Thanks for this balanced article. It also really disappoints me when Christians react with ungracious hostility to things. This speaks more about the individual's heart than anything else! Great point from Matt about Jesus' - and agree that debate and confrontation does needs to happen (in love) at times. So let's be like Jesus - seeing the best in people, being open to correction but never reacting in unrighteous anger. And I speak to myself first and foremost!!

Response from : Louie  

January 17, 2011 9:48 AM

Michael, you are spot on with your comments and I would like to take a few minutes just to encourage you. I'm sure that you're aware that frequently it's only the rabid who respond and I'm disappointed that your comments would elicit such vehement reactions, but quite frankly due to my own experience, I'm not the least bit surprised. I work with a campus ministry in the Northeast and in my similar challenges even to young believers here on campus I find a disturbing number of ungracious theologians who are disguised as 20 year old engineering students. Not only is the evangelical church not teaching correct discipleship, but it is also demanding an unswerving loyalty to the non-biblical teachings that it is purporting in its ranks. I do appreciate an approach that calls for a firm foundation in one's faith, but what I've observed here is a dogmatic allegiance to a system of beliefs that offers very little grace or mercy, nor does it even remotely resemble the admonition of Jesus when he told his disciples "by this everyone will know that you are my disciples, if you love one another". I'm sadly familiar with the hateful responses that come forth from this crowd when you challenge their 'System'. My encouragement to you Michael is to stay focused on Jesus and his Kingdom, knowing that there will be numerous push-backs from the 'religious' crowd. It was the religious leaders who initiated the ruckus that sent Jesus to the cross. Thus I have come to understand that when the pressure is applied to MY system of beliefs, my reactions are characteristically and predictably self-preserving. If I am truly centered on Jesus and his Kingdom, I come to the understanding that I don't need to run to his defense. Jesus never called his disciples to defend him; in fact, when Peter struck Malchus with his sword and cut his ear off, Jesus chided Peter and told him to put his sword away. We have somehow along the way bought the lie that we need to defend the faith, that God is indeed losing the battle and if it were not for us, all would be lost. I shudder at such heresy. OK enough ranting from me. Be encouraged Michael, you are on the right track.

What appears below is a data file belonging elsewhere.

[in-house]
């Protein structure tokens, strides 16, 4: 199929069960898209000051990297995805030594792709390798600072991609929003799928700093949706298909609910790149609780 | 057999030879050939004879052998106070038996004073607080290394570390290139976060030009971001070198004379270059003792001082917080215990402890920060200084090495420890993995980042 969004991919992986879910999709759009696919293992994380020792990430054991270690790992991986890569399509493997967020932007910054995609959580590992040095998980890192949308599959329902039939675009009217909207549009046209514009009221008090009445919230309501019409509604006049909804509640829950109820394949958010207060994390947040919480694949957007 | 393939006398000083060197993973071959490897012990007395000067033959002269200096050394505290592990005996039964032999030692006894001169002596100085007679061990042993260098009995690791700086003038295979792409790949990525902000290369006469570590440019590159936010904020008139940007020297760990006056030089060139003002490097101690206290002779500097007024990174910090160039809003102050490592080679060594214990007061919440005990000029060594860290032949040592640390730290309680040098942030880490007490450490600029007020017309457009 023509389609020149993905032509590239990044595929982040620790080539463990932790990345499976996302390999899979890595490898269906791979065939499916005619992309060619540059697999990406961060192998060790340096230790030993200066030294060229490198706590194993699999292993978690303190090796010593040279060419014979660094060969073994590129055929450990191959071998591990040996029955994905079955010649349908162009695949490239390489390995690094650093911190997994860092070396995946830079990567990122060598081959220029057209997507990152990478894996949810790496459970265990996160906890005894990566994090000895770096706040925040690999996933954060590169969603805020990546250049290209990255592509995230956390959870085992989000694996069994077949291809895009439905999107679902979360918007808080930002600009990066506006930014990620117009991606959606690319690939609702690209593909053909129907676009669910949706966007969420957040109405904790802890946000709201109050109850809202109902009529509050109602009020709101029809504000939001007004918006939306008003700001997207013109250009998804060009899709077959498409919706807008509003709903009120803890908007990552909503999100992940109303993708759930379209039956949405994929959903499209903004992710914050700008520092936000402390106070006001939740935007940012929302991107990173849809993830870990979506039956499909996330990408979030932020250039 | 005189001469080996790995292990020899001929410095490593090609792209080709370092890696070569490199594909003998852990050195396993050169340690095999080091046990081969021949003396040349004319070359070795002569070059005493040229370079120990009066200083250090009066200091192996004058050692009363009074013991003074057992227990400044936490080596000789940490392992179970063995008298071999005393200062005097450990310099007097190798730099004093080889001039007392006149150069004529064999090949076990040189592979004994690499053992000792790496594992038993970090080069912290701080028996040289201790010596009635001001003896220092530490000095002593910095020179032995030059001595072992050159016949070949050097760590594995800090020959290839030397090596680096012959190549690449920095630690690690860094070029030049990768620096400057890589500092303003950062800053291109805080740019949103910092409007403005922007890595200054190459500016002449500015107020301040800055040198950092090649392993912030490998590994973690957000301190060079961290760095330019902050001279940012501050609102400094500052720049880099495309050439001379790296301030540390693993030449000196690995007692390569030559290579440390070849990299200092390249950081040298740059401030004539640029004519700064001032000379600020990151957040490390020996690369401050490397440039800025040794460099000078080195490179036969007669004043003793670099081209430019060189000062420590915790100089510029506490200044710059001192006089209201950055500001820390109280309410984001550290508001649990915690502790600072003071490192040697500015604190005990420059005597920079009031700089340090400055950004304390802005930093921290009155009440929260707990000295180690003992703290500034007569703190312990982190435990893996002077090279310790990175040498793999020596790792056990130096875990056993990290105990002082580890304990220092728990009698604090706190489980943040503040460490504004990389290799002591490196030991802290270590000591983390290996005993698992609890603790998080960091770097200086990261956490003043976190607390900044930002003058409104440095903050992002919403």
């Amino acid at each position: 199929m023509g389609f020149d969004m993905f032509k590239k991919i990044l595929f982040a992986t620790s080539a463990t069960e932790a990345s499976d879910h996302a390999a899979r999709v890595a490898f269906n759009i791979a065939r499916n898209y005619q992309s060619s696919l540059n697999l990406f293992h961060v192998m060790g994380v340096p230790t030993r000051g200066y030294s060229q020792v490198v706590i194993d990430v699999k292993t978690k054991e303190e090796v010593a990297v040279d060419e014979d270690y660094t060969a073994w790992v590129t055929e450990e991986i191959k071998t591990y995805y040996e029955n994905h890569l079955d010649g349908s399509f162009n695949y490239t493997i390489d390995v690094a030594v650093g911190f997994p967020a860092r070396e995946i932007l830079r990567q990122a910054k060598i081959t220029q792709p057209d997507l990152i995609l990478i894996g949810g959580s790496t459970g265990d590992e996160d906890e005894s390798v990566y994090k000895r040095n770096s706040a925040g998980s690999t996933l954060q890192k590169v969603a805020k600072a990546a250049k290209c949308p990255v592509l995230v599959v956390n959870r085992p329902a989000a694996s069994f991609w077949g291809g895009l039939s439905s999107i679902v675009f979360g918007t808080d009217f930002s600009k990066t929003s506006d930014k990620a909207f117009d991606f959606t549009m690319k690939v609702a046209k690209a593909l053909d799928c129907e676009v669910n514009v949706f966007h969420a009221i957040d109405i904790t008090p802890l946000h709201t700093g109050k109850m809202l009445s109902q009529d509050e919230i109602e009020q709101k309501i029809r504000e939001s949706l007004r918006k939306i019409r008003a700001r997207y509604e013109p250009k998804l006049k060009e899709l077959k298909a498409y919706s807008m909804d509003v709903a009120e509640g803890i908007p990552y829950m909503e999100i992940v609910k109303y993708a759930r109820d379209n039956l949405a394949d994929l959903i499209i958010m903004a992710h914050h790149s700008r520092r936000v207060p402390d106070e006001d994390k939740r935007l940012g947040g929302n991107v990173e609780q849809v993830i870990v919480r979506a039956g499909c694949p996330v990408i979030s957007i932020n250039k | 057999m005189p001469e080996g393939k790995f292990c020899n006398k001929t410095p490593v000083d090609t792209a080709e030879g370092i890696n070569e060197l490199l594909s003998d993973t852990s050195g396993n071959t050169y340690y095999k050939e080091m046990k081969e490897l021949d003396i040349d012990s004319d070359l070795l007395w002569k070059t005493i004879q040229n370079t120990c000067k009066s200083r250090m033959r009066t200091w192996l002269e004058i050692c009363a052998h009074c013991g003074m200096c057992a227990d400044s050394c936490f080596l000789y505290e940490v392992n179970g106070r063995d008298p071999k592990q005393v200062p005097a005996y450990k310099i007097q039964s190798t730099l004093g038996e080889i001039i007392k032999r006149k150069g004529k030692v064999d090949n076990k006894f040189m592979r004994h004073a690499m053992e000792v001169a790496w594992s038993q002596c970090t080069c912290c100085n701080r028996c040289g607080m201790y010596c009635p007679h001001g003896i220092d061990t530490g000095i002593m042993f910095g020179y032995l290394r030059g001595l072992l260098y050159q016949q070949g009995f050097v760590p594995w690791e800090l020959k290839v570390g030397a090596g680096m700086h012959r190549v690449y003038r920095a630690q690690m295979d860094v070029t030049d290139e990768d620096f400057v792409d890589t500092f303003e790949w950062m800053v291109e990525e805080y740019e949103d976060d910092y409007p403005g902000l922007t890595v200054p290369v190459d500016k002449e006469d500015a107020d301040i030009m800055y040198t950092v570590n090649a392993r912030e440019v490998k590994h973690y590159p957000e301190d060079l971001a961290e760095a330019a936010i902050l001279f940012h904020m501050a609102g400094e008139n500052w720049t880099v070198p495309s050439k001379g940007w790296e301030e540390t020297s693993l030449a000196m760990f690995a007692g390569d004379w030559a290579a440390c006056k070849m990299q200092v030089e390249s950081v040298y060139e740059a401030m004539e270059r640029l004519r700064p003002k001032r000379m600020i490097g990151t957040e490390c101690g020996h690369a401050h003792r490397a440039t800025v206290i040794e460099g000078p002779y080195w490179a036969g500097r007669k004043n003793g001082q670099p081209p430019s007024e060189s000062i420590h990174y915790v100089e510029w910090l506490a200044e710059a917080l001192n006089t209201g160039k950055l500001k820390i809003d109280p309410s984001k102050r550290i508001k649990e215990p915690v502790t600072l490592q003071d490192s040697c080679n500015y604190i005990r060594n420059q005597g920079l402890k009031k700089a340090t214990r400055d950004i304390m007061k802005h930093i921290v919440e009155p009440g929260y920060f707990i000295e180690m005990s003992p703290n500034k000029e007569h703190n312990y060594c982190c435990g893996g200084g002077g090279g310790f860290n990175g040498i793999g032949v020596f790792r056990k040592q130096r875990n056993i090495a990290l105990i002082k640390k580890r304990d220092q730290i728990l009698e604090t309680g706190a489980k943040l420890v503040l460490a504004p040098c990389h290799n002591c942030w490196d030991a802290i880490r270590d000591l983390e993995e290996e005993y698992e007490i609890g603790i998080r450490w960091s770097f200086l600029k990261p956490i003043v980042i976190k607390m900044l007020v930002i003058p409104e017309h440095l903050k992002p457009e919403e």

Response from : Bob Soule